Cedar Rapids Gazette (Newspaper) - June 19, 1974, Cedar Rapids, Iowa i v *f * it * *' *‘ ®bt (f tftlut Un pith Easy Rider Editorial Page Wednesday, June 19, 1974 R»£ Scary meat outlook TN TP'RMS of cattlemen’s I plaints and legislators* promises, there is little that distinguishes this week’s dialog from other trips from Northwest Iowa to the Washington, D.C., panic button. Livestock prices are miserably low, which everyone knows; retail prices have been slow to reflect the trend, which surprises no one; and the government’s resolve to do something — buy more meat for schools and soldiers and limit foreign meat imports — seems short-term and cosmetic. But those who look beyond the customary lather will notice the singular urgency of the Sioux county delegation’s petition. This time livestock raisers and business men have shown the recent bank records of several typical farmers — names deleted. Any city-slicker can tell from one glance at the figures that bankruptcy is imminent. For a welter of reasons growing out of last year’s meat-priee freeze, holdback of livestock and the truckers’ strike, cattlemen this year are working harder than ever only to lose thousands of dollars each month. They could lose far less by not working at all. The plight of hog raisers is virtually the same. Serious as the situation appears, however, some observers still believe farmers are crying “wolf” and that they will stay in business whether they receive low-cost federal loans or not. But contrary to the popular stereotype, the livestock industry has few “barons” able to survive longterm pricing reversals. Indeed, 83 percent of U.S. beef cattle come from herds of less than 500 head. As the bank accounts disclosed by Sioux county farmers indicate, livestock producers have done well in the past few years and they’ve managed to acquire good machine inventories. But like virtually everyone else, they need to turn a profit each year to remain in business. Encouragingly, the farmers’ pleas and congressmen’s demands on their behalf seem to be effective. Already thousands of supermarkets have begun beef sales to clear coolers for meat now' ready for marketing. Similar adjustments all along the meat-processing chain would guarantee that next year there will be plenty of meat to process. Swingback to fairness WHICH SELVES justice and the public interest better: The imprisonment of a rapist unquestionably guilty, so that he is out of circulation and unable to hurt others — or the presence of a rapist on the streets, free in spite of his unquestionable guilt because a flaw in his arrest concerning advice about his rights invalidates the trial that put him away? It used to be that the matter of criminals* rights-information — under the supreme court's I BBH Miranda decision — overrode the safety matter, legally. The recent supreme court ruling on a Michigan rape conviction took a backward    step from    the procedure-counts-most doctrine and restored some needed balance to the system of dealing with dangerous people. The background: When police arrested the attacker, they had properly informed him of his right to stay silent and his right to have a lawyer present, but had overlooked the normal word about his right to state-paid, court-appointed counsel. Because of this a lower court voided his conviction on grounds that evidence against the man thereby became too tainted. The high court’s turnaround restored the conviction, asserting that a trial’s fairness — not its perfection — matters most of all. The judgment was that minor errors by police should not cancel everything else which serves a valid, useful purpose. It was high time that this touch of common sense gave justice back some due respect On the whole issue of balance between doing right by individuals accused of crime and doing right by the society victimized by crime, it remains indisputable that personal rights must be inviolate lest innocents mistakenly in custody be gravely wronged. But the full weight of law on the side of the guilty has tilted it that way too long. Intelligence does not pervade a supposition that no justice can be done w hen the accused has not been educated in his rights, at the same time holding that the accused CAN get full justice after breaking a law without an education in advance as to whether what he did was a crime. (“Ignorance of the law is no excuse.”) The supreme court’s backup toward the side of common sense took place in an 8 to I vote. That sends welcome signals up both as to durability of the decision and as to reinforcement, possibly, when more tests come. Isn t it the truth? By Carl Riblet, |r Our paper money is distributed to us by a government tfyat has a care for our convenience. The rulers of our very distant ancestors minted money hard and round so that it could roll away easily and get into circulation quicker. Modern money is printed soft and flat so that we can fold it and package the large denominations into handy size for limited circulation, which is to say secret political contributions. Or for defensive circulation, which is to say — hide it. Money is a fruit that is always ripe." English proverb ifWerQcean press Syndic cite People’s forum Good zoos built right To the Editor , . . Regarding some doubts expressed in a recent letter about the new zoo proposed for Cedar Rapids, I submit these comments: Warm, comfortable indoor quarters can be provided for animals in a zoological park without destroying the ‘barless enclosure’ concept, as at the new Milwaukee zoo. A surprising number of “warm climate” animals enjoy winter weather. Cheetahs, lions and tigers all romp iii the snow. unharmed by such exposure, provided dry shelter is available Modern technology has made attractive indoor naturalistic habitats possible, not only for birds in free-flight aviaries but for substantial mammals, even gorillas Technology can now provide a variety of species with better homes than can lie found in their natural habitats that are shrinking due to man’s encroachment There is no longer an excuse for lack of* expertise in animal care. Through the American Assn. of Zoological Parks and Aquariums, professional guidance and willing employes can quickly Im- located. ISIS (international Species Inventory Systems), with computer at the new Minnesota State Zoo. now assures quick and accurate information on any species being maintained in over KH) zoos As a biologist and zoo professional, I’d offer the following as thoughtful guidelines on animal selection for the proposed zoo: • No species will be considered unless suitable habitat furnished to its needs can be provided within the budget allocation. • Primarily zoo-born animals will bi* chosen to stock the zoo We will not lie plundering the wild. Tigers, lions, leopards, wallaroos, beautiful antelopes. bears, even giraffes — all these and more iM " w w* *. qp ' * * t WfeO#nUL aw ww'v v Kissinger with dogs at his heels Call em off! Justification By Roscoe Drummond WASHINGTON - What crimes are being committed in the name of exposing the crimes of Watergate! They are many and the stench more than fills the nostrils. A way must be found to stop them — not at the behest of the President, not primarily to satisfy the secretary of state, but because they are meanly and heedlessly hurting this precious nation. The crudest, the ugliest, the most reckless of them all is the faceless effort to destroy Henry Kissinger’s service to the country by innuendo and leak. The accusers allege but do not substantiate their allegations that Kissinger had more to do than he said with ordering wiretaps of some of his subordinates and four newsmen in an effort to protect sensitive diplomatic information TJu* basis of the accusations is hinted at but not disclosed. Those who drop selective items of innuendo hide in the shadows of the house judiciary committee — whether they be members of the committee or staff — and refuse to come out into the open to explain what they are doing and why they are doing it. It reminds one of the evil days when Sen. Joe McCarthy smeared American diplomats by proclaiming: “I have in my hands a document’* and then proceeding to accuse them of being traitors and spies without ever disclosing any evidence. Some say that Secretary Kissinger should not have allowed himself to be angered by the attempt to defame his character. Some say that he should turn the other cheek and remain dumbly and stoically mute. I believe that the secretary is doing exactly the right thing in confronting his accusers and their accusations — accusers who seem quite willing to undermine the peaee-diplomacy of their government if, by doing so, they can further their political ends. Ifs time somebody spoke out against these tactics, and no one can do it better than Dr Kissinger. Investigate and expose the crimes of Watergate? Certainly — right to the bottom and right to the top But the egregious offenses of Watergate do not justify egregious offenses by those wishing to take advantage of Watergate, If Watergate defiles our political system. which it does, it is also true that the crimes of leak and innuendo aho defile the political system. It is vital to call a halt on both Lo* Ang#l**s Tim«‘s Syndicate can be obtained from the zoos in which they were born • A few carefully selected species will be chosen for special attention from among those animals about who Ii relatively little is still known. Thus Cedar Rapids could contribute to the rapidly growing fund of knowledge about diverse species’ requirements presently being accrued by modern zoological facilities Thus it is possible for Cedar Rapids to take pride in several accomplishments at once — the new zoo as a protea ted en vironment for animal families threatened in the wild, as a unique and versatile educational tool, as a new kind of beautiful recreational facility for all segments of the community and visiting friends. At over IOO million visits a year iii this country, the |>opuiarity of zoos is unsur passed It is significant that the goals of worldwide conservation and environ mental education can be accomplished in a delightful recreational setting such as the “animal garden” we propose Bet Rongren, information director Hawkeye Zoological Society SOX Thirteenth street NW By James J. Kilpatrick WASHINGTON - Toward the end of last week, several horse platoons of senators began riding to the aid of the encircled Henry Kissinger. The secretary of state, wounded and bleeding, deserves all the help he can get. He is the victim of a shameful attack. Let me try to put this unhappy affair in perspective. I have said this before, and say it again for the record: On balance, the performance in recent years of the major press of this country has been good The great newspapers, TV and radio networks, wire services, and newsmagazines have done a generally responsible job of digging out a difficult story. It has been like rooting up briars: In the course of a disagreeable task, everyone gets scratched. But the over-all record — the image, if you like — would be far better if it were not for the repeated excesses of the press. These excesses, often taking a form that many persons see as persecution, mar the record. It is fine for the press to be zealous, but there is a point at which commendable zeal turns into zealotry. Secretary Kissinger’s case is a case in point. Over a period of several years, beginning in 19H9. the White House became deeply and justifiably concerned at massive leaks of highly sensitive information In an effort to discover the sources of these leaks, the administration arranged for the FBI to tap certain telephones. Under the law as it existed at that time, the wiretaps were entirely legal. Under the extraordinary circumstances, they were also, in my own view, entirely proper. If Kissinger and the President had failed to make strenuous efforts to plug the leaks, they would have been subject to valid criticism for neglect of duty. James Kilpatrick When he came before the senate foreign relations committee last September, for confirmation as secretary of state. Kissinger answered questions at some length on the wiretap incident. Both in public and iii private sessions, the relevant files were examined. Kissinger won easy confirmation. There the matter rested until a couple of weeks ago, when once again documents begun to be leaked about Washington. These documents raised certain questions about his testimony nine months ago. On Juno 5, Kissinger returned to Washington from one of the most brilliant and most exhausting exercises in diplomacy ever conducted by an American secretary of state. The state department invited reporters to a press conference the following afternoon As it turned out, the invitation reached the other way: “Dear Mr. Secretary.,” said the press, “please come to a bear-baiting party You bo the bear ” The press conference that Thursday afternoon was savage. Typical of the questions was this inquiry, whether the s«*oretary had retained counsel to defend himself against a possible perjury indictment. On the record as it now appears, it is ludicrous even to intimate that Kissinger lias bern guilty of ”|M*rjury.’’ One commits perjury by testifying falsely and willfully, under oath, to a material fact. The most that has been suggested is that some of the evidence on the wiretap affair indicates ambiguities or inconsistencies in Kissinger’s account, but this is nitpicking. The inconsistencies are immaterial The attack was unwarranted, and the rudeness inexcusable Wtnhlnalon Slur    o(«* Jack Anderson came flying across the room. Another said he never saw Kissinger throw anything heavier than a pad of paper at a staff member. His temper, however, is an uncertain Vesuvius. More often, he is soft-spoken. He avoids confrontations, prefers to communicate with his staff through memos. Those who have labored for him describe him as brilliant if domineering. It took all his diplomatic skills and manipulative talents to produce the Syrian-Israeli truce. For 34 days, he shuttled between Damascus and Jerusalem. He kept up intensive, daily negotiations, providing exactly the right combination of firmness and friendliness. Many times, the negotiations came close to a blow-up. But the Kissinger magic prevailed. He expected to come home to a hero’s welcome. Instead, he was asked questions about his role in a White House wiretap operation. Suddenly in Salzburg, he trembled with a wrath he could no longer hold back. And for the first time, the world saw a Kissinger only a few intimates had known Before Henry Kissinger stepped upon the world stage, he became fascinated with the life and style of another German refugee: Prince Klemens Wenzel Nepomuk Lot ha r von Metternich. The frumpish, owlish Kissinger was an unlikely Metternich. But what he lacked in dash and savoir-faire, apparently, he made up in quiet, engaging charm In Richard Nixon, Kissinger found a President who appreciated his skills, because foreign policy, despite the distractions of Watergate, is still Nixon’s favorite game It was also the love of the game, not any admiration for Nixon, that brought Kissinger to the White House “I had never met him when he offered me this job,” recalls Kissinger. "I was astonished. After all, he was acquainted with the unfriendly und unsympathetic attitude I had always assumed toward him.” But Kissinger understood that the President was the source of political power. Drawing from this source, Kissinger gathered power to himself. As a recognized expert on foreign affairs, he wus able to capture Nixon’s attention from the beginning The two men drew close together “I like tin* President,” says Kissinger “I agree with him. We’ve gone through all this . , . like two men in a foxhole . It’s almost irrelevant whether we like each other. Ifs like asking me whether I like my arm We have no disagreement over anything central or basic No disagreement over policy We’re too close for that.” United * valuta Svrxllf ale Nixon uses adversaries in self-help By James Reston Temper, temper By Jack Anderson WASHINGTON — Henry Kissinger’s startling outburst in Salzburg, Austria, where he responded to wiretap charges with a show of hurt and anger, gave the world a glimpse behind his diplomatic mask. For the secretary of state is not always the charming, witty man of the world who embraces his enemies and achieves the impossible peace. Those who know him have discovered under the suave exterior a petulant man, a restless friend and a resourceful enemy. Perhaps the state department superstar should be reduced to human dimensions. He spends most of his time in the pressure cooker. When his nerves are ragged, Kissinger’s face reddens, his German accent thickens, and the expletives fly like shrapnel. The purple profanity is audible evidence that his American education was shaped in the army’s enlisted barracks as well as Harvard. During his rages, he has hurled objects, sometimes at his underlings. One former aide recalls ducking a book that IN HIS STRUGGLE for political survival, it is ironic that President Nixon has relied on the institutions he hates the most — press, radio and television — to save him from the slow but damaging disclosures of the congress and the courts. In a way this has been his revenge on his tormentors. He cannot command the law, but he can dominate the news. He can go to the pyramids and the ancient biblical lands, and the reporter* and cameras will go with him and send it all back by satellite to lead the evening television news. No matter what the commentator* or columnists may say, the picture is the thing. Franklin Roosevelt understood the technique even before the days of television. Give me the front pages, he said, and I don’t care what they say inside. This is especially true in the present contest over what is to be done about Nixon. On the whole, the legal and political processes go on either in closed chambers or in the executive sessions of the house judiciary committee. Reporters are allowed to attend some sessions, and illustrators are permitted to give their impressions of the central characters, but so far no cameras have been permitted to record the scenes. The President’s situation is quite different. He performs before some of the most colorful landscapes in the world. It was understood in advance that he would offer economic aid and even nuclear technology to Egypt, and once it is offered there, it will almost certainly have to be offered to other countries. This raises some fundamental questions, but that is a different story. In any event, the judicial and political processes are slow and often obscure, while the President’s actions are swift and almost perfect for television — the .great plane sweeping into the ancient cities the honor guards in their spectacular uniforms, the ceremonial booming of the guns, and the bands, and the joyful reaction of the multitudes responding to their long-delayed hope for peace and a little better standard of life. This is all made for television and is certainly more exciting to the producer of TV news shows than fleeting shots of lawyers coming out of closed rooms into crowded corridors and going over some complicated point of law. The inference of all this on the public mind is not unimportant. The members of the house judiciary com mitten' do not admit that they are under public pres sure to get off the President’* back while he is “negotiating peace,” but they see the television themselves and hear from the people about it, and they are now lying low and waiting. The Democratic leaders of the house and senate are also watching the television and the press. They say they are (joing business as usual, carrying on the impeachment process as if the President were at Camp David, but this is not quite true. They are waiting, watching and delaying. They deny it, but they have agreed not to do anything dramatic against the President while he is out of the country. After Moscow, of course, if he chooses, the President can find good reasons to go to Europe and confer with the new leaders of Britain, Germany and France about the monetary, economic and political problems of the world — all very serious —• or go on to Japan for the equally important discussion of U. S.-Japanese relations. So the White House strategy is now fairly clear. It is to raise as many objections to full disclosure as possible both in the courts and congress. It will yield and compromise on selected documents under conditions specified by the President’s counsel as late as possible, but just short of finding the President in contempt of court or in defiance of the supreme court The other part of the strategy takes place across the world. What substance then* is to these final communiques from the various capitals has, of course, been largely worked out before the President even leaves the United States. But the communique* serve to deny charges that the President has been paralyzed by Watergate and to demonstrate instead that he is “active and effective” in negotiating peace, und is enthusiastically received abroad wherever he goes. In any ease, the process of peace has been started in the Middle East and it adds to the President’* record of achievement in China and the Soviet Union. The war goes on in Vietnam al vast continuing cost to the United States, but it is no longer'on the television and so it is largely forgotten, In short, the television world is Indeed the world most |x*ople see and hear, and it is the great new force of national and world politics. This is Nixon’s revenge on the scribblers They need him for the news he makes so brilliantly, and he needs them for the world stage they provide M*w Vofb fIfVtfH Sr»r vie# ;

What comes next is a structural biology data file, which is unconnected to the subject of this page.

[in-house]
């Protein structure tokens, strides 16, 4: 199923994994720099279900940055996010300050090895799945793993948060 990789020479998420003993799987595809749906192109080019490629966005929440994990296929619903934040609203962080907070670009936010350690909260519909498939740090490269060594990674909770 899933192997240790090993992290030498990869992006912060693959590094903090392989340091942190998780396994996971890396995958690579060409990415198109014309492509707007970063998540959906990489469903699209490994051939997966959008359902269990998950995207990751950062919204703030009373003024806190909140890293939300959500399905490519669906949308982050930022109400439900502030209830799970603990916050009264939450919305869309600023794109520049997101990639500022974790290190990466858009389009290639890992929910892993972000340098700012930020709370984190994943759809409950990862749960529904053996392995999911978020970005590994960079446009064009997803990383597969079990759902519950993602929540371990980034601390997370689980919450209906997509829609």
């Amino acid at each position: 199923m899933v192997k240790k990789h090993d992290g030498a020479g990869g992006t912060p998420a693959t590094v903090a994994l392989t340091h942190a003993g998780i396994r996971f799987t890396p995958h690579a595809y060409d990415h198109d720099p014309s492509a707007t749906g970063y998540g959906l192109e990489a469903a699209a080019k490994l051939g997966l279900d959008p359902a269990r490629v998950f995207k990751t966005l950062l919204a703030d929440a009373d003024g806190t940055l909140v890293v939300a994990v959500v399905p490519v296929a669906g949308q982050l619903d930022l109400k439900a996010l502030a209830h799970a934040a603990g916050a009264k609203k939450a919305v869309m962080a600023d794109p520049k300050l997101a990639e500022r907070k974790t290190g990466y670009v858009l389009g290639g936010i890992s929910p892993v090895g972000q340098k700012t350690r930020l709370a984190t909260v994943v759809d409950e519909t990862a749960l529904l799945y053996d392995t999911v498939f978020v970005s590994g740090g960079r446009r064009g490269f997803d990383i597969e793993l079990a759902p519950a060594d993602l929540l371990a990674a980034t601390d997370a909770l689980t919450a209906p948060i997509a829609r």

• Carl Riblet
  • Franklin Roosevelt
  • Henry Kissinger
  • Jack Anderson
  • James J. Kilpatrick
  • Joe Mccarthy
  • Klemens Wenzel Nepomuk Lot
  • Richard Nixon
  • Roscoe Drummond

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Publication: Cedar Rapids Gazette

Location: Cedar Rapids, Iowa

Issue Date: June 19, 1974